Take a walk in the Kurashiki Bikan Historical Quarter and discover another world—with quaint architecture, museums and a vibrant shopping district.
Okayama Prefecture is located just west of the Kansai area of Japan in a region called Chugoku. The prefecture is famous for its peaches and by extension Momotaro (Peach Boy), a popular hero of Japanese folklore. His story, handed down from generation to generation, is an interesting tale of an old lady who finds a boy inside of a giant peach. Together with her husband she raises the boy, who later confronts a band of demons that has been ravaging the village. This story is just one of the many fascinating aspects of the region. One of the more interesting spots in the prefecture is the city of Kurashiki, which is situated approximately one hour southwest of the capital city of Okayama by way of the JR train line. When you arrive at the main station, you will be an estimated 15-minute walk from the Kurashiki Bikan Historical Quarter. Upon entering this district, you will witness a place beyond your imagination where the past and present meet in harmony. The buildings are an interesting mix of traditional style—some dating back to the 17th century—and modern construction. The structures also display a combination of Japanese and Western design, giving more than just the feeling of a time slip.
Learn some history on your day out
Several museums are located here, including the Ohara Museum of Art, which was opened in 1930 and contains the first collection of Western art to be exhibited permanently in Japan. Here you will find paintings from the Italian Renaissance as well as Dutch, American and many other artists. There is the Japan Rural Toy Museum, Kake Art Museum and of course Momotaro’s Karakuri Museum. Bundled in the midst of these is Kurashiki Ivy Square, which is a collection of brick buildings all covered with lush green ivy. This establishment was once a cotton mill and before that it was the office of a local magistrate during the Edo era. Now, however, you can find—among other things—a refined hotel, a souvenir store and a magnificent courtyard complete with koi ponds and plenty of tables and chairs so you can bask in the radiance of your surroundings.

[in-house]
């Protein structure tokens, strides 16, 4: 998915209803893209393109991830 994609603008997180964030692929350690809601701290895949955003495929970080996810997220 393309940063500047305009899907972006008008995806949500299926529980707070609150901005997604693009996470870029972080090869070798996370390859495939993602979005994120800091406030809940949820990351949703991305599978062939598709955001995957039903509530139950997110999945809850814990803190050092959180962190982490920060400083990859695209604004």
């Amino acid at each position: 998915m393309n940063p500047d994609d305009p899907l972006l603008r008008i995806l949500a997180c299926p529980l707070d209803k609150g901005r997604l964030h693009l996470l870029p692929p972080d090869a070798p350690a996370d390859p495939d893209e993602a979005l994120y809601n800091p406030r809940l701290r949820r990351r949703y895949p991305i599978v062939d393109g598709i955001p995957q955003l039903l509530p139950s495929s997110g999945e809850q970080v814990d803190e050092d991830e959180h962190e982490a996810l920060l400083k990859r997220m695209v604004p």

Those who are interested in trying more out-door activities can take a step back in time and experience a different kind of leisurely pursuit with a pole boat ride along the canal. You will be given a sugegasa, or traditional Japanese-style hat, to shade yourself when you step onto the little boat—which adds authenticity to the experience. It is quite picturesque and relaxing to glide past the tree-lined banks and cruise under the stone bridges that o er access across the canal. If you are truly fortunate, you can also share the waterway with one of the swans that call the area home.
Traditional boat tour of Kurashiki Canal
If shopping is your thing, you will not be disappointed. There are a myriad of different boutiques in Kurashiki offering locally manufactured merchandise. They have everything from clothing, to handbags, to hats, as well as knick-knacks, home decorations and, of course, confectionaries. Browsing through the many different museums and shops that litter the area makes for an enjoyable way to pass your day.
Take a delicious sightseeing break
When you would like to take a rest from your strolling and sightseeing and enjoy a meal, I recommend stopping at Antica café. The first thing you notice is the quaint garden that leads to the entrance. There is an open-air patio which lets you soak in the beauty of this outdoor space while enjoying your meal. If the patio happens to be full don’t despair because the décor inside the café is definitely not a disappointment. In fact, the atmosphere can be likened to a visit to a friend’s home because as well as the standard tables and chairs you find at most cafés and restaurants, they also have an assortment of comfy sofas to sink into. The food is tasty and reasonably priced and a speaker system pipes soothing music to accentuate your visit.
Among the local specialties is Murasuzume, a crepe-like pastry consisting of bean paste wrapped in a our and egg dough that is lightly baked. The area offers plenty of places where you can purchase them—and for a small fee, some shops will even let you make your own. Another local delicacy is Bara-zushi, sometimes called Matsuri-zushi. It is a colourful sushi dish consisting of fresh local seafood, rice and vegetables. As with the Murasuzume, there are plenty of places in the area where you can enjoy this dish. You can also purchase some to go at the department store close to the JR station.
Kurashiki Bikan is a great place to spend a day on your visit to the beautiful country of Japan. It will take you back in time and offer a nostalgia that you hadn’t realized existed.
Discover the region’s tasty eats and indulgent treats
These local delicacies will satisfy your appetite without breaking the bank.
©Kurashiki City Co., Ltd
All photos ©Okayama Prefectural Tourism Federation unless otherwise noted